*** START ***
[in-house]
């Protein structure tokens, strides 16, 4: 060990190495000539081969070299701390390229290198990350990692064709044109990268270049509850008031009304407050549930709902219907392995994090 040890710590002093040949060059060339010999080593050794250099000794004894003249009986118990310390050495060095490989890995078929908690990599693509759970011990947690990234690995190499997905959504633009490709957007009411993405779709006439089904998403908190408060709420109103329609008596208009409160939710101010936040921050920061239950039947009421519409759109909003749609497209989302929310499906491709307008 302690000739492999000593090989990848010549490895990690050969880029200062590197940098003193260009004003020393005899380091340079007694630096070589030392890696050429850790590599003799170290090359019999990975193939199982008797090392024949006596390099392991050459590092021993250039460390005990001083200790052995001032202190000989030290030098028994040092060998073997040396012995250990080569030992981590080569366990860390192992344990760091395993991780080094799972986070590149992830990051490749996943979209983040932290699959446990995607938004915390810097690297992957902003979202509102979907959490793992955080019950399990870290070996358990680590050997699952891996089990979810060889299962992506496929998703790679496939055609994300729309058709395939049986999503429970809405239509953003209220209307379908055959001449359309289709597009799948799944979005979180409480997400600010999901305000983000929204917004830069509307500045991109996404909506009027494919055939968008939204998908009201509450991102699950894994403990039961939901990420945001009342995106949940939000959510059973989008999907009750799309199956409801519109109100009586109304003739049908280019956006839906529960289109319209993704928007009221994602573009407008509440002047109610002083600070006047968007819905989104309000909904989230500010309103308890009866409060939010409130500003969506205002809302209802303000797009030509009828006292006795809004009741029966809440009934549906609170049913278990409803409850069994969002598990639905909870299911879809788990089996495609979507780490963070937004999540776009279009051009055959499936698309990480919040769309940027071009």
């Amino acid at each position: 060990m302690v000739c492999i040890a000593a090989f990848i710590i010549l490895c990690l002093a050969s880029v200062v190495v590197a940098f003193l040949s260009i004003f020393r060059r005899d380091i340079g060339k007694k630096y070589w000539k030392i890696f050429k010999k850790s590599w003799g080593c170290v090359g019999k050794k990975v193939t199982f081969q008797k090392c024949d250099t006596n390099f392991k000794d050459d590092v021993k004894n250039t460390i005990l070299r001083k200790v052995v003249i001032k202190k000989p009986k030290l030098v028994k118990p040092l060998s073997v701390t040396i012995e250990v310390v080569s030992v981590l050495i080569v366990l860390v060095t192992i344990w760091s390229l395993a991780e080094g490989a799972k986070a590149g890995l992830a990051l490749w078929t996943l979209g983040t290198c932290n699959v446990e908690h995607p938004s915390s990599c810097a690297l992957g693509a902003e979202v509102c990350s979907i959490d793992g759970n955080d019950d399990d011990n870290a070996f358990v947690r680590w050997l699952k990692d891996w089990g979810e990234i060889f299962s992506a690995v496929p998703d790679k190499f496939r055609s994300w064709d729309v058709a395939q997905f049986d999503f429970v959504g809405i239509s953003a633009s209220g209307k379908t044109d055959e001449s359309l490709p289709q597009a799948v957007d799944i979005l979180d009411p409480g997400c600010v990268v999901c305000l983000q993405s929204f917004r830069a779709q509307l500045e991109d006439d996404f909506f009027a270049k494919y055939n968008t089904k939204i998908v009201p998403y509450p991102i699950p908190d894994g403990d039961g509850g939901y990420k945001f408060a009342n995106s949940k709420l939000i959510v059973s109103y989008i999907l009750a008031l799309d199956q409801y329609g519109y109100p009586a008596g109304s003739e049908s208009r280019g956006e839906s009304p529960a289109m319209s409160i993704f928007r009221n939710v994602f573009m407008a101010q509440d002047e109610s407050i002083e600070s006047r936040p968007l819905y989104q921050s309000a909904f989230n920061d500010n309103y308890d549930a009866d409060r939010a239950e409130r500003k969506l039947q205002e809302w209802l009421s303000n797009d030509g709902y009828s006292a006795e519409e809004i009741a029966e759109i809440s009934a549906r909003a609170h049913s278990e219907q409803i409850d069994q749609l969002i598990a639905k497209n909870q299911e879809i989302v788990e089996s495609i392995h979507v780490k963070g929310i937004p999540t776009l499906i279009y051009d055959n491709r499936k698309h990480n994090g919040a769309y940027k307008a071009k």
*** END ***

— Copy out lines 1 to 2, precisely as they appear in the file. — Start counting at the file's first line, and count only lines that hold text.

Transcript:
[in-house]
């Protein structure tokens, strides 16, 4: 060990190495000539081969070299701390390229290198990350990692064709044109990268270049509850008031009304407050549930709902219907392995994090 040890710590002093040949060059060339010999080593050794250099000794004894003249009986118990310390050495060095490989890995078929908690990599693509759970011990947690990234690995190499997905959504633009490709957007009411993405779709006439089904998403908190408060709420109103329609008596208009409160939710101010936040921050920061239950039947009421519409759109909003749609497209989302929310499906491709307008 302690000739492999000593090989990848010549490895990690050969880029200062590197940098003193260009004003020393005899380091340079007694630096070589030392890696050429850790590599003799170290090359019999990975193939199982008797090392024949006596390099392991050459590092021993250039460390005990001083200790052995001032202190000989030290030098028994040092060998073997040396012995250990080569030992981590080569366990860390192992344990760091395993991780080094799972986070590149992830990051490749996943979209983040932290699959446990995607938004915390810097690297992957902003979202509102979907959490793992955080019950399990870290070996358990680590050997699952891996089990979810060889299962992506496929998703790679496939055609994300729309058709395939049986999503429970809405239509953003209220209307379908055959001449359309289709597009799948799944979005979180409480997400600010999901305000983000929204917004830069509307500045991109996404909506009027494919055939968008939204998908009201509450991102699950894994403990039961939901990420945001009342995106949940939000959510059973989008999907009750799309199956409801519109109100009586109304003739049908280019956006839906529960289109319209993704928007009221994602573009407008509440002047109610002083600070006047968007819905989104309000909904989230500010309103308890009866409060939010409130500003969506205002809302209802303000797009030509009828006292006795809004009741029966809440009934549906609170049913278990409803409850069994969002598990639905909870299911879809788990089996495609979507780490963070937004999540776009279009051009055959499936698309990480919040769309940027071009």